Contact lenses are sometimes also referred to as prescription lenses. This is because they can only be obtained once you have been given a prescription from an eye care professional. Contact lenses are classified as medical devices, since wearing the wrong lens can do more harm than good, and therefore suppliers are not allowed to sell lenses to a person who doesn't have a valid prescription.
Eyeglass lenses sometimes also fall under the category of prescription lenses, as they are most commonly worn by people who have been given a prescription for vision correction. If you wear both glasses and contacts, learn to distinguish which prescription is for which vision correction solution, as the measurements are often very different. An eyeglass prescription will contain details of the sphere, cylinder and axis of the lens - something that is also specified for toric lenses - while your contact lens prescription also states the base curve and diameter, as well as brand name, material and water content.
Whatever your contact lens needs, don't buy contact lenses without seeing your optician first, and always stick to their advice once you have received your prescription. There are lenses available for nearsightedness, farsightedness, astigmatism and presbyopia, some of which are more complex to fit and hence may require more regular check-ups.
It is up to you where you want to buy your contact lenses, but either way your optician is obliged to give you a copy of your prescription after your check-up. If they seem reluctant to give you the details you need, quote the Opticians Act. The contact lens prescription legally belongs to you, and it shouldn't cost anything at all if you have paid for an examination.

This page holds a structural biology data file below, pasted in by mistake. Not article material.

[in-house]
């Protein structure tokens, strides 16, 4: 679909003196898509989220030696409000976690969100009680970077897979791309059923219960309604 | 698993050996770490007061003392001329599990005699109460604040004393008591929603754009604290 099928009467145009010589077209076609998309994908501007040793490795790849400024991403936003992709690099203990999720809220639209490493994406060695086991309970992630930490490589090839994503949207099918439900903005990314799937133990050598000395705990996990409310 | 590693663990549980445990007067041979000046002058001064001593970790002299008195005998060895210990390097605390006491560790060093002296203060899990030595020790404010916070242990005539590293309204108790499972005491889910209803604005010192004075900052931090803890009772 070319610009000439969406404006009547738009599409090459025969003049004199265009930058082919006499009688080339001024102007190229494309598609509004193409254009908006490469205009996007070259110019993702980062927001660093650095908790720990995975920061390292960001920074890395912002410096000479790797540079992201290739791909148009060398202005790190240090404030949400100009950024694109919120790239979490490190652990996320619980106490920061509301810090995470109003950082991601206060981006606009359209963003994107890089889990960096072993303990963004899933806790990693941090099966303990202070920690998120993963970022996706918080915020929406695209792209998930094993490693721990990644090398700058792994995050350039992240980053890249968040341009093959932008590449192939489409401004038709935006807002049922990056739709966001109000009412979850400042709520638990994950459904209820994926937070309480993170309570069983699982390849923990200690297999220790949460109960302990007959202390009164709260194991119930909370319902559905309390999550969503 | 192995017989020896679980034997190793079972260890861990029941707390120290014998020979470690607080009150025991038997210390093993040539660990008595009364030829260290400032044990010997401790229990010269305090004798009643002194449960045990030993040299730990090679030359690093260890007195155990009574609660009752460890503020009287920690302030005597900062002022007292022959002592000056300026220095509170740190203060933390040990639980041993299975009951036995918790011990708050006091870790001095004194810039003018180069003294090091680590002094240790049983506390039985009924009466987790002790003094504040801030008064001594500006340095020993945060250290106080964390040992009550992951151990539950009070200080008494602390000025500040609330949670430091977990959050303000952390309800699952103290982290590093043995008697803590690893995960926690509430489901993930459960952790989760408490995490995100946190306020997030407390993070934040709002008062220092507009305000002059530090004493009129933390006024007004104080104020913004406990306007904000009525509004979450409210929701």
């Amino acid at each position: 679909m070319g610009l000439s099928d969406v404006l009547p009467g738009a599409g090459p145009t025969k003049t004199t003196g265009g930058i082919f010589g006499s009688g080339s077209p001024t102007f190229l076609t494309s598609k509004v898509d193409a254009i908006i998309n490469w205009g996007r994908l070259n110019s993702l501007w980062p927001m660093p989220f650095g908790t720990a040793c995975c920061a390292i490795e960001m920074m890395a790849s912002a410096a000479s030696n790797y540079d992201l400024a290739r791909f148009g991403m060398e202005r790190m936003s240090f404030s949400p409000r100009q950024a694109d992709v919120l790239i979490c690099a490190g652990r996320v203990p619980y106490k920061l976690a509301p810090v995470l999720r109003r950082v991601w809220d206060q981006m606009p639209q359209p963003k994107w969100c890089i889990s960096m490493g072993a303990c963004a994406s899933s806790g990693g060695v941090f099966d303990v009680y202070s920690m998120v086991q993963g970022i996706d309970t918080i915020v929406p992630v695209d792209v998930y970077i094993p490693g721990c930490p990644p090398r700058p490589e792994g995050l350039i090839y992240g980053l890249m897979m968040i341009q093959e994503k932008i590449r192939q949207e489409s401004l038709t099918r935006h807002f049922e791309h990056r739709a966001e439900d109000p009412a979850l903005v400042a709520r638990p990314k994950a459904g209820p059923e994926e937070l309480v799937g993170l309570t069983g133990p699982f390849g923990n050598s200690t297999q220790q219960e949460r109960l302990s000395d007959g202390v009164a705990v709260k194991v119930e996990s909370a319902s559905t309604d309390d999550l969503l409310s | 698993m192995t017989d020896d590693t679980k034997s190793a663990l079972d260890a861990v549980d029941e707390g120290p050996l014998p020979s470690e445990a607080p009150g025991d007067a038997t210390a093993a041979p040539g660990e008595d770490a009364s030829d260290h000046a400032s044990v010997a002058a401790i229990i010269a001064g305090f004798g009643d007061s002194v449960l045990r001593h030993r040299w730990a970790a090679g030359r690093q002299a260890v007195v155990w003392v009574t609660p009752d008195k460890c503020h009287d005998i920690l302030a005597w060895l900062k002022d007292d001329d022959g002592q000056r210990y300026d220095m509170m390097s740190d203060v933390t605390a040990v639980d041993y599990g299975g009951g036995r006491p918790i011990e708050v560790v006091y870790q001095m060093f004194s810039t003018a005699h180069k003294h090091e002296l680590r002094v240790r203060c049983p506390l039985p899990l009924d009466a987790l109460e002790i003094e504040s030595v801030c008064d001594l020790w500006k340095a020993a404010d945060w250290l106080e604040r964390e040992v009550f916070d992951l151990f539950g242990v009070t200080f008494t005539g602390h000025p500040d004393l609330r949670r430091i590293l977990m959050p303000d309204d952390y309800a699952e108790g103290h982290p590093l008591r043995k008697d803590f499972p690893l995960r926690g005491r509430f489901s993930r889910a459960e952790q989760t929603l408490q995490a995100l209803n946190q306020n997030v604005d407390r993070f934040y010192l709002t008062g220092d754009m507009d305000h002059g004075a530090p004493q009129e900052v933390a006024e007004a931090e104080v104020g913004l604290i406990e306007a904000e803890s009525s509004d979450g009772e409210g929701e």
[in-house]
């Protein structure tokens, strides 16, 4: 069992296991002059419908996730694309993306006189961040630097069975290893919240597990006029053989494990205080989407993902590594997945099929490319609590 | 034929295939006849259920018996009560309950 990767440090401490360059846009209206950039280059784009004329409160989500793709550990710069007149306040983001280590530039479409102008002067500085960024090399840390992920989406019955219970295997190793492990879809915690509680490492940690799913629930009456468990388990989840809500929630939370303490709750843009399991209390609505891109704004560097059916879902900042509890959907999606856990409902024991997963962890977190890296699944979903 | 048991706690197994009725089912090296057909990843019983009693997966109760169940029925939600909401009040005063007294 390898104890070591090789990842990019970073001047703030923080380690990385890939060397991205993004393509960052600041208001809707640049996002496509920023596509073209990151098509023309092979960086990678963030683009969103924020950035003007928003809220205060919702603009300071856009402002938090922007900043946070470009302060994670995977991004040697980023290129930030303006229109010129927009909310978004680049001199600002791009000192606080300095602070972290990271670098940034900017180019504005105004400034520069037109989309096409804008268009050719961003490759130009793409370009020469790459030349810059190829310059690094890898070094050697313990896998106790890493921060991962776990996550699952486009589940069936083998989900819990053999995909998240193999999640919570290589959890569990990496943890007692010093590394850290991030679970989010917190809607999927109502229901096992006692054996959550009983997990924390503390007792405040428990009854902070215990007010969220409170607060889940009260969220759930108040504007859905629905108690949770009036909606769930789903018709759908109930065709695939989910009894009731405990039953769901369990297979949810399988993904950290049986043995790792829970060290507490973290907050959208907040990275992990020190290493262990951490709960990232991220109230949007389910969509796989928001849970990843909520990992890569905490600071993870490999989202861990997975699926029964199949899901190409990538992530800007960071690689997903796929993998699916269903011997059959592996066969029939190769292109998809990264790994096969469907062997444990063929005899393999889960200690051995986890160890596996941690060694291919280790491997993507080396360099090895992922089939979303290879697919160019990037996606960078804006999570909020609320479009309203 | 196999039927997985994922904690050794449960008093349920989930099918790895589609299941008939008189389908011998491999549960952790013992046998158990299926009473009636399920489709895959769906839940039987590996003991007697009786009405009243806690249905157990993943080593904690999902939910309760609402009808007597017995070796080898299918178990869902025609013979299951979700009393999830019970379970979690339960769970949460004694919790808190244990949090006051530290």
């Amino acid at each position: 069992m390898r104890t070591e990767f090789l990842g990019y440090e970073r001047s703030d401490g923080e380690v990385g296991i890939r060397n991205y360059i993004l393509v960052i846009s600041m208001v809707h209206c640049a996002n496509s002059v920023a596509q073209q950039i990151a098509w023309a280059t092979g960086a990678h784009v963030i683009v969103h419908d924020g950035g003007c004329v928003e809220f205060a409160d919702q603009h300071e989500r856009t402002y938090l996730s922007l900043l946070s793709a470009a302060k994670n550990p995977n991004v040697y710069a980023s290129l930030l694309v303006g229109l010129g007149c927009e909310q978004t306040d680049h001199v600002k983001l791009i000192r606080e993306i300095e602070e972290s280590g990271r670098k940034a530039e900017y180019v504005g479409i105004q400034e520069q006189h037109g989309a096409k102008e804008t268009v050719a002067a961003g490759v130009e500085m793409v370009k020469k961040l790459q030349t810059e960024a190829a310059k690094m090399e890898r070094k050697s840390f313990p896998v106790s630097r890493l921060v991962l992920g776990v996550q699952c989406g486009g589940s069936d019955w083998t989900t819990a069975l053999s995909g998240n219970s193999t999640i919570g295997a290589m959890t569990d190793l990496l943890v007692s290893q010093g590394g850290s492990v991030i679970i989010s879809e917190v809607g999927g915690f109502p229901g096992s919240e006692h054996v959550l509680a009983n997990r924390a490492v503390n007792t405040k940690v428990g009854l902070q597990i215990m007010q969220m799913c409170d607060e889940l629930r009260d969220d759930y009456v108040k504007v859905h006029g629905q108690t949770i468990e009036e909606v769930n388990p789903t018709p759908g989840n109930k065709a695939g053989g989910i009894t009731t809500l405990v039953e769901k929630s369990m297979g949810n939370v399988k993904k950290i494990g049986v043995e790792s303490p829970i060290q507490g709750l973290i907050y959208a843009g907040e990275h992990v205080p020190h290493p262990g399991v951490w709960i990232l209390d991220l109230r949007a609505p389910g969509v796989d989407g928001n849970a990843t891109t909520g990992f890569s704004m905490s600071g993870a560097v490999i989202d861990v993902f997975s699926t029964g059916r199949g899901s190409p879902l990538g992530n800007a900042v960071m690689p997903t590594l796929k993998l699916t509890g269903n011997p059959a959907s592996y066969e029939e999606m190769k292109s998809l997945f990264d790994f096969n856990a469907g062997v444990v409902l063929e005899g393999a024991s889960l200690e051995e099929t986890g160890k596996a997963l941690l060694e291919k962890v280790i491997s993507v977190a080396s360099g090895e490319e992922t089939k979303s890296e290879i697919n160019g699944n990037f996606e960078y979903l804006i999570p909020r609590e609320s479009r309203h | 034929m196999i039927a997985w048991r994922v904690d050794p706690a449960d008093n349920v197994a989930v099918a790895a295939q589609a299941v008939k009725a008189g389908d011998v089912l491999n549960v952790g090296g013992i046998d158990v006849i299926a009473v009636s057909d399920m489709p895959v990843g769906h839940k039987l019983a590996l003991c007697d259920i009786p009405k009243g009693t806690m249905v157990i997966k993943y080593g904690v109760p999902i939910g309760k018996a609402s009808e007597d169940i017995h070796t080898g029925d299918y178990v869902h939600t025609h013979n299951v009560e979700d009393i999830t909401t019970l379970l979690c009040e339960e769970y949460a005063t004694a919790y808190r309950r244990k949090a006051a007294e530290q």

It does occasionally happen that contact lens wearers come across so called non-prescription lenses, but these are no longer legal in the UK and could put your eye sight at risk. If you are encouraged to buy a different brand to that on your prescription, or if a supplier doesn't ask for your optician's details, you have a reason to be suspicious. Contact lenses are entirely safe when prescribed by an eye care professional - but there is a reason that you need a prescription.
In addition to normal spherical lenses, coloured contacts are also regarded as prescription lenses and must be fitted by a professional even if you only wear them for aesthetic reasons. You may not need powers and cylinders, but you want to make sure that the material you choose is suitable to your eye and tears.
Acuvue (Johnson & Johnson), Ciba Vision, CooperVision, and Bausch & Lomb are the most well-known manufacturers of prescription lenses. Your optician will recommend a brand that suits your eye, and you should stick to that even if other unknown brands are available for a lot less. Most likely, your high-quality brand contact lenses are also available for a discounted price online - and with these, you don't have to compromise on your safety.